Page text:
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Boris Johnson tours UK to try and shore up authority in the face of questions over his leadership



Boris Johnson will this week embark on a tour of the UK designed to convince the public that he is getting on with his policy agenda despite questions over his future.

Critics of the Prime Minister have accused him of trying to distract voters with the trip to Scotland and the North of England starting from Monday.

He is expected to focus on projects which demonstrate “levelling up” in action as well as Covid-related facilities, ahead of the likely decision to remove all remaining virus restrictions in England next week.

The UK and Scottish Governments will announce that two “green freeports” will be set up in Scotland as part of a post-Brexit push to create the tax-free ports designed to make Britain more of a hub for imports and exports.

Bidders will have to pledge to hit net zero carbon emissions by 2045 as well as benefit their local economy.

Mr Johnson said: “Freeports will help to accelerate our plan to level up communities across the whole of the United Kingdom. They have the power to be truly transformational by creating jobs and investment opportunities to enable people to reach their potential.”

As well as visiting a Scottish manufacturing site, the Prime Minister is planning to tour an oncology centre in North-West England which is contributing to clearing the Covid-19 treatment backlog.

Health Secretary Sajid Javid is also going on tour this week, holding a daily Q&A session with members of the public to gather their ideas on how to improve the health service in the wake of the pandemic.

He said: “We must tackle the backlog of people waiting for treatment, bring NHS and social care services closer together and deal with the stark inequalities and level up the health of the nation.”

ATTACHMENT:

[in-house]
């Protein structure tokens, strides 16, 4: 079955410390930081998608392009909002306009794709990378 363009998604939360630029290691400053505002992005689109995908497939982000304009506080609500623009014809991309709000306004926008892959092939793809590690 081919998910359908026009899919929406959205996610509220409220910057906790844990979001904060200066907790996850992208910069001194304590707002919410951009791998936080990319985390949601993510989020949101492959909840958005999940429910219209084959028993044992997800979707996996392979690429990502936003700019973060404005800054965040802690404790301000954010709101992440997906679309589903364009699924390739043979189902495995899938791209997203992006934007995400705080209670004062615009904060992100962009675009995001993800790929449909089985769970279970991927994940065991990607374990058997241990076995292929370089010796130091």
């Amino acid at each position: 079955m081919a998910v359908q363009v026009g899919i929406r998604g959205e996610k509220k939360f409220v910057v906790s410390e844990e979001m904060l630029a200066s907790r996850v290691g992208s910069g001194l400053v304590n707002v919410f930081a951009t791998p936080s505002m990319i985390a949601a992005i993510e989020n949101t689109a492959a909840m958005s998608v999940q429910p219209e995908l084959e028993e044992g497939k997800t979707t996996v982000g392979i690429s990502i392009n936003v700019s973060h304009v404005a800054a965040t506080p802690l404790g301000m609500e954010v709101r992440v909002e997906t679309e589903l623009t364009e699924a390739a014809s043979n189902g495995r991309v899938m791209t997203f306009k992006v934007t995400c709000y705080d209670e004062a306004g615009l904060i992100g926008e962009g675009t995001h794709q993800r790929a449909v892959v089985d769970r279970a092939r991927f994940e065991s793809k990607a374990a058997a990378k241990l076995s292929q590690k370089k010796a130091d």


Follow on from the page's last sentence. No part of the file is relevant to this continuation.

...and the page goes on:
Opposition politicians claimed Mr Johnson was seeking to avoid a leadership challenge by changing the topic of public conversation.

Daisy Cooper, deputy leader of the Liberal Democrats, told i: “This tour is another desperate attempt to paper over his untenable leadership. Johnson will try to spin this empty slogan, but everyone knows you can’t trust a word he says. For the good of people up and down the country, he should resign.”

The SNP’s Westminster leader Ian Blackford added: “With the police closing in on his rule-breaking, Mr Johnson should use his farewell tour to apologise for the damage he has inflicted on Scotland and hand in his resignation.”

A No 10 source insisted the Prime Minister was not trying to distract from “Partygate”, saying: “We’re pushing ahead – there’s lots to get on with.”

Supporters of Mr Johnson have warned colleagues that the Conservatives risk a return to the electoral disaster of the John Major years if they continue to fight over the leadership.

In an MPs’ WhatsApp group, minister Conor Burns said that a film set currently in Westminster which portrays a New Labour conference was a “stark reminder of disunity and the end of John Major’s tenure”.

Jackie Doyle-Price retorted that “competent decision-making” would be needed to unite the party.

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